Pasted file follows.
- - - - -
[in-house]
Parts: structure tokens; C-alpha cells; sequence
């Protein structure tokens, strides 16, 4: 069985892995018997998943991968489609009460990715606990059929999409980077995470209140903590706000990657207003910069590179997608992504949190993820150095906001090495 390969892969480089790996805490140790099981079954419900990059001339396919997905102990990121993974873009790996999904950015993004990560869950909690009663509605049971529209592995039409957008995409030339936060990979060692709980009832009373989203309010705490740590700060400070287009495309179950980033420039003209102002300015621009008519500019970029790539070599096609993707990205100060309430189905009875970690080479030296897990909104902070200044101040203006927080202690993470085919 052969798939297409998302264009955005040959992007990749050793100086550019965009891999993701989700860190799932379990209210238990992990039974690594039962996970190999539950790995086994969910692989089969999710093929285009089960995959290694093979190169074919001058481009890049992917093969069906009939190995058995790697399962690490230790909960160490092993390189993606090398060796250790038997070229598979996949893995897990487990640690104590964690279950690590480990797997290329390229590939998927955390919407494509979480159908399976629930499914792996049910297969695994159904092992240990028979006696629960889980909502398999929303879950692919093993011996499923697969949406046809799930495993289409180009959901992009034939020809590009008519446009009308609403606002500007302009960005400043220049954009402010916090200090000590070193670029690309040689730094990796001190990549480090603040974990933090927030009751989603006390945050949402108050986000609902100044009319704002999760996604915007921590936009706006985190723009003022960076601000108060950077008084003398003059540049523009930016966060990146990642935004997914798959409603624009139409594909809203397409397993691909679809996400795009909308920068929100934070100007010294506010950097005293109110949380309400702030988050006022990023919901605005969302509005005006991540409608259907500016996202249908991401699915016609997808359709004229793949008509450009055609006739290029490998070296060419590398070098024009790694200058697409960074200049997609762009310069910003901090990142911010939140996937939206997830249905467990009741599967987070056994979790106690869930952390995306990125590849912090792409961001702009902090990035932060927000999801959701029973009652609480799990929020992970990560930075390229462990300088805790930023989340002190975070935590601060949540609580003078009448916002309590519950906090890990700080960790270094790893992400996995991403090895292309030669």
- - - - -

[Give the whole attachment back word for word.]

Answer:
[in-house]
Parts: structure tokens; C-alpha cells; sequence
């Protein structure tokens, strides 16, 4: 069985892995018997998943991968489609009460990715606990059929999409980077995470209140903590706000990657207003910069590179997608992504949190993820150095906001090495 390969892969480089790996805490140790099981079954419900990059001339396919997905102990990121993974873009790996999904950015993004990560869950909690009663509605049971529209592995039409957008995409030339936060990979060692709980009832009373989203309010705490740590700060400070287009495309179950980033420039003209102002300015621009008519500019970029790539070599096609993707990205100060309430189905009875970690080479030296897990909104902070200044101040203006927080202690993470085919 052969798939297409998302264009955005040959992007990749050793100086550019965009891999993701989700860190799932379990209210238990992990039974690594039962996970190999539950790995086994969910692989089969999710093929285009089960995959290694093979190169074919001058481009890049992917093969069906009939190995058995790697399962690490230790909960160490092993390189993606090398060796250790038997070229598979996949893995897990487990640690104590964690279950690590480990797997290329390229590939998927955390919407494509979480159908399976629930499914792996049910297969695994159904092992240990028979006696629960889980909502398999929303879950692919093993011996499923697969949406046809799930495993289409180009959901992009034939020809590009008519446009009308609403606002500007302009960005400043220049954009402010916090200090000590070193670029690309040689730094990796001190990549480090603040974990933090927030009751989603006390945050949402108050986000609902100044009319704002999760996604915007921590936009706006985190723009003022960076601000108060950077008084003398003059540049523009930016966060990146990642935004997914798959409603624009139409594909809203397409397993691909679809996400795009909308920068929100934070100007010294506010950097005293109110949380309400702030988050006022990023919901605005969302509005005006991540409608259907500016996202249908991401699915016609997808359709004229793949008509450009055609006739290029490998070296060419590398070098024009790694200058697409960074200049997609762009310069910003901090990142911010939140996937939206997830249905467990009741599967987070056994979790106690869930952390995306990125590849912090792409961001702009902090990035932060927000999801959701029973009652609480799990929020992970990560930075390229462990300088805790930023989340002190975070935590601060949540609580003078009448916002309590519950906090890990700080960790270094790893992400996995991403090895292309030669």